No one knows why the hide paintings were made. The narrative of Segesser II clearly relates a massacre of New Mexican troops at the hands of Pawnees, Otoes, and French. This suggests Governor Antonio Valverde Cosío as a likely patron. He was probably the wealthiest man in New Mexico in the 1720s, and because he was roundly criticized for sending the inexperienced Villasur in command of the expedition, he had reason to show that the New Mexican troops were badly outnumbered by enemies with superior firepower. In defending himself, Valverde always insisted on French involvement in the massacre—although this cannot be corroborated in French sources. Where the hides were made and how they made their way to Sonora, Mexico, are queries still in search of definitive answers.
What is beyond question is that the hides came into the possession of the priest Philipp Anton Segesser von Brunegg, SJ, who served in Jesuit missions in the Pimería Alta. In 1758 he sent three “colored skins” to his brother in Switzerland. There is no consensus on the scene that appears on Segesser I. Some scholars believe it depicts one of Valverde’s several punitive expeditions onto the Buffalo Plains, since there are bison in the painting. Segesser II is a narrative of the Villasur expedition. There are no images or descriptions of Segesser III. All that is known with respect to this third hide is that it arrived in Spain with the other two.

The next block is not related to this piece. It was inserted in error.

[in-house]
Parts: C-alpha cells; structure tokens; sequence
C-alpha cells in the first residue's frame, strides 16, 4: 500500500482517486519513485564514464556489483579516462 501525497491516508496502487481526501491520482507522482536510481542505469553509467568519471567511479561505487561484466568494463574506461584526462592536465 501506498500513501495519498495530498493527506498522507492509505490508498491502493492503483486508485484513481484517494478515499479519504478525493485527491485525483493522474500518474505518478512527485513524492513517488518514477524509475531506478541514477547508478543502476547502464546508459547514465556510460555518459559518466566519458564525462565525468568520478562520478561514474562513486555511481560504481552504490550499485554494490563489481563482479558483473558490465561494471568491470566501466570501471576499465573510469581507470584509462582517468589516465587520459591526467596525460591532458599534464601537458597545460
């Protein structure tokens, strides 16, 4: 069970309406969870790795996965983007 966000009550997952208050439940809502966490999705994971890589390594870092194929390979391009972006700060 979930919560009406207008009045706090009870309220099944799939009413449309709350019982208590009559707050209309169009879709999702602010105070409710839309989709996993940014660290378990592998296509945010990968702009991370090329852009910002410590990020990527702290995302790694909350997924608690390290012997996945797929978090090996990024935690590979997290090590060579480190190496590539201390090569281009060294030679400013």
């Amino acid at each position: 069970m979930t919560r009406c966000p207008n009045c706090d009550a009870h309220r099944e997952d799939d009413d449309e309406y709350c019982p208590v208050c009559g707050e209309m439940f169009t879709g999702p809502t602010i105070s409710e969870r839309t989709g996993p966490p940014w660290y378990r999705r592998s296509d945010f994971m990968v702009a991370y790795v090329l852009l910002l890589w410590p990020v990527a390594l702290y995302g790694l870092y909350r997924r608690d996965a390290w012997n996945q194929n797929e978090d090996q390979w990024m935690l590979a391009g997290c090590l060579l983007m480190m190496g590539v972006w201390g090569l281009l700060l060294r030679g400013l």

Dr. Gottfried Hotz of the North American Native Museum in Zurich learned of the hides in 1945 when they were still in the possession of the Segesser family. Hotz corresponded with Dr. Bertha Dutton, curator at the Museum of New Mexico, beginning in 1960. E. Boyd, curator of Spanish Colonial art at the Museum of International Folk Art, along with Oliver LaFarge, campaigned for the hides to come to New Mexico for an exhibition. New Mexico History Museum Director Dr. Tom Chávez traveled to Zurich in 1985, and the Museum of New Mexico’s Board of Regents and the Museum of New Mexico Foundation requested an eighteen-month loan of the Segesser hide paintings. The hides arrived in Santa Fe in 1986, and two years later, by means of an emergency appropriation by the state Legislature, the State of New Mexico purchased them from Dr. Andre von Segesser.
MacKenzie was interested in the possibilities of multispectral imaging for revealing information about the Segesser hides. Multispectral imaging, as the name implies, involves breaking the light spectrum into multiple bands beyond the RGB (red, green, and blue) of the visible spectrum. Multispectral imaging can extend into ultraviolet (shorter wavelength, higher frequency) or out to near-infrared (longer wavelength, lower frequency). False color images make it easier to discern features that are not easily discernable in visible RGB.